Unit
Trigonometric Functions
Cornell University
PhD. in Mathematics
Norm was 4th at the 2004 USA Weightlifting Nationals! He still trains and competes occasionally, despite his busy schedule.
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Cornell University
PhD. in Mathematics
Norm was 4th at the 2004 USA Weightlifting Nationals! He still trains and competes occasionally, despite his busy schedule.
I’m going to graph another transformation of cosine,one of these type y is equals a times cosine bx. As always I like to use my key points, so I’ve got those drawn out on the table and I’m going to make a second table for the function I’m about to graph. Here’s the problem.
Graph y equals 10 cosine pi x over 2. This one looks a little bit harder because there’s pi x over 2 but we’ll see that it’s really not much different from our previous examples we’ve done.
Let me write this out x, 10 cosine pi x over 12. Actually let me right that a different way. Let me right that as pi over 12 times x. The reason is it’s a little easier for me to see what kind of transformation this pi over 12 is going to give me.
Now that’s the next step, figuring out what kind of transformations I have here, so I can figure out how to transform this data. This is pretty easy, the 10, the multiplication by 10 out in front means I’ve got a vertical stretch by a factor of 10. So all the y values of a regular cosine graph are going to get multiplied by 10, so I can write that down immediately. 1 times 10, 10, 0 times 10, 0, -1 times 10 -10, 0, and 10.
But what does this represent? Usually the coefficient in front of the x gives me a horizontal compression or stretching. But pi over 12 is kind of a strange number now just to give you an idea pi is about 3 so this is about 1 quarter that means I've got a horizontal stretch but that’s not super helpful. If I had a stretch, a horizontal stretch of 4 rather, I would multiply these values by 4 and I would have a one quarter here. So the key is I’ve got to multiply the x values by the reciprocal of this in order to get the new x values. So I’m going to multiply each of these values by 12 over pi.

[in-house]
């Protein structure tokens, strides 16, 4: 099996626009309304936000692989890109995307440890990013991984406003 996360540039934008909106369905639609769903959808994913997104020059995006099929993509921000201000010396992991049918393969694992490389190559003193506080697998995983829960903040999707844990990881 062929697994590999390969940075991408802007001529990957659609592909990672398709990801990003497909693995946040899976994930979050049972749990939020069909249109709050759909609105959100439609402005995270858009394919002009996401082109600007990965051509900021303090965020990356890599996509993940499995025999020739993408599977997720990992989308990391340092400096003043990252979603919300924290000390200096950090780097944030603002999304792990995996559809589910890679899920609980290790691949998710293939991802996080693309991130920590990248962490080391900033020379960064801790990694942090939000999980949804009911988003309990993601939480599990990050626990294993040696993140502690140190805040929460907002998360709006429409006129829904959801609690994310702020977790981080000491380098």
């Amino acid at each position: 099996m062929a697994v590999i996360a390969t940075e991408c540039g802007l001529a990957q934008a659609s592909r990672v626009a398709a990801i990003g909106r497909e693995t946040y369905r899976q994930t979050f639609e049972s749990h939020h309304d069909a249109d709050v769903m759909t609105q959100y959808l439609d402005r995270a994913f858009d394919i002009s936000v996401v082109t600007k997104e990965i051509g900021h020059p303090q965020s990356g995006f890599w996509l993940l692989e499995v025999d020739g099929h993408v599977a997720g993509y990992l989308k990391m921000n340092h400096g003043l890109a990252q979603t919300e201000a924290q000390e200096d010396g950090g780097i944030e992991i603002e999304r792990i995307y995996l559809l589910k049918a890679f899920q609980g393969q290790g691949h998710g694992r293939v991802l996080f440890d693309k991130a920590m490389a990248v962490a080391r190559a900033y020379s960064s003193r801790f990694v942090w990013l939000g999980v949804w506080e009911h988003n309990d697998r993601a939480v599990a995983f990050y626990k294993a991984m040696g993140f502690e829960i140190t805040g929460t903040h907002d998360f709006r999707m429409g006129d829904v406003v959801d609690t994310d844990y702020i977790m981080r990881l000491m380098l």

So 0 times 12 over pi is 0, pi over 2 times 12 over pi, pi’s cancel 6 pi times 12 over pi is 12. 3 pi over 2 times 12 over pi you can probably guess it's 18 and 2 pi times 12 over pi 24. And so now you can kind of see since this is in period of cosine. One period of this graph is going to be 24, period will be 24.
Let’s plot this data and we’ll get one nice period of y equals 10 cosine pi over 12x. I’m going to make this value 10, -10 and I’m going to make this value up here 24. That makes this 12, this -12 and this -24.
Let me start with (0,10). It won’t matter I might as well graph 24, 10 I’m sorry yeah 24, 10. (6,0) this point (12,-10), (18,0). So these five points will give me one nice period of my new graph. And so if I want to get more than one period, I just duplicate these points over here, so I kind of shift everything over.
So I’ll come back down to here then down to -10 again back up to 0 and back up to 10. And I just connect those points and I’ll have a second period. And that’s y equals 10 cosine pi x over 12. Now what about the amplitude and period? Remember the formulas; amplitude is the absolute value of a. Now a in this case is 10 so the absolute value of a is 10. Period is 2 pi over b, b in this case is pi over 12, so 2 pi over pi over 12 is 2 pi times 12 over pi. When you are dividing fractions, you multiply by the reciprocal the pi’s cancel and you are left with 24.
As we noticed before, the period is 24. So when you are graphing the transformation of cosines remember, use your key points and transform them, graph the transformed points and duplicate as much as you need to to get the number of periods your teacher wants. Then for amplitude and period remember the formulas, amplitude is the absolute value of a period is 2 pi over b.